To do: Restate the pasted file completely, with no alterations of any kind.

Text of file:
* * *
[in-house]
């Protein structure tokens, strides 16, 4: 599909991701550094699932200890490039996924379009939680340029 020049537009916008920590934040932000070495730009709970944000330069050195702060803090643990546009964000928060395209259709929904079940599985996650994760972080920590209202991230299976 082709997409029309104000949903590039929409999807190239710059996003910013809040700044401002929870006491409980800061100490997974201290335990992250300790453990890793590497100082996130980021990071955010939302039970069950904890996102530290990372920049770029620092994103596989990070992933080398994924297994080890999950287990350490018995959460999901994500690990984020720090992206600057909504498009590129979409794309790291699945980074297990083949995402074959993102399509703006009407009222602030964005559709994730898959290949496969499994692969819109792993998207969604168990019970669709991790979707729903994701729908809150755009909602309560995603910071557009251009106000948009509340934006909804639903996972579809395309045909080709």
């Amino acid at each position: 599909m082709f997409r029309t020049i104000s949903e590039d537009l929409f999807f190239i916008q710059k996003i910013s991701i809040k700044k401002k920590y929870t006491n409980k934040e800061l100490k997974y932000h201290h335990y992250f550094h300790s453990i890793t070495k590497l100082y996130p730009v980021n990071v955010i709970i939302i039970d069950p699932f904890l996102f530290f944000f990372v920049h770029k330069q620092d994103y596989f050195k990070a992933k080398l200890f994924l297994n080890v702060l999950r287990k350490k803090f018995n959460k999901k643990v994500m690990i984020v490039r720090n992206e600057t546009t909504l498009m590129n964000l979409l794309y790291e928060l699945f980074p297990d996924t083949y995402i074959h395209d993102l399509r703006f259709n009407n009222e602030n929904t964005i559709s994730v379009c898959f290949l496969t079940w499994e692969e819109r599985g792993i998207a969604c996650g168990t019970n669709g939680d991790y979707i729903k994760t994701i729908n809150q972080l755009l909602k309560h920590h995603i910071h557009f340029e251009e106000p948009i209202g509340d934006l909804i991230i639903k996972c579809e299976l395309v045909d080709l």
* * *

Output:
[in-house]
């Protein structure tokens, strides 16, 4: 599909991701550094699932200890490039996924379009939680340029 020049537009916008920590934040932000070495730009709970944000330069050195702060803090643990546009964000928060395209259709929904079940599985996650994760972080920590209202991230299976 082709997409029309104000949903590039929409999807190239710059996003910013809040700044401002929870006491409980800061100490997974201290335990992250300790453990890793590497100082996130980021990071955010939302039970069950904890996102530290990372920049770029620092994103596989990070992933080398994924297994080890999950287990350490018995959460999901994500690990984020720090992206600057909504498009590129979409794309790291699945980074297990083949995402074959993102399509703006009407009222602030964005559709994730898959290949496969499994692969819109792993998207969604168990019970669709991790979707729903994701729908809150755009909602309560995603910071557009251009106000948009509340934006909804639903996972579809395309045909080709």
């Amino acid at each position: 599909m082709f997409r029309t020049i104000s949903e590039d537009l929409f999807f190239i916008q710059k996003i910013s991701i809040k700044k401002k920590y929870t006491n409980k934040e800061l100490k997974y932000h201290h335990y992250f550094h300790s453990i890793t070495k590497l100082y996130p730009v980021n990071v955010i709970i939302i039970d069950p699932f904890l996102f530290f944000f990372v920049h770029k330069q620092d994103y596989f050195k990070a992933k080398l200890f994924l297994n080890v702060l999950r287990k350490k803090f018995n959460k999901k643990v994500m690990i984020v490039r720090n992206e600057t546009t909504l498009m590129n964000l979409l794309y790291e928060l699945f980074p297990d996924t083949y995402i074959h395209d993102l399509r703006f259709n009407n009222e602030n929904t964005i559709s994730v379009c898959f290949l496969t079940w499994e692969e819109r599985g792993i998207a969604c996650g168990t019970n669709g939680d991790y979707i729903k994760t994701i729908n809150q972080l755009l909602k309560h920590h995603i910071h557009f340029e251009e106000p948009i209202g509340d934006l909804i991230i639903k996972c579809e299976l395309v045909d080709l």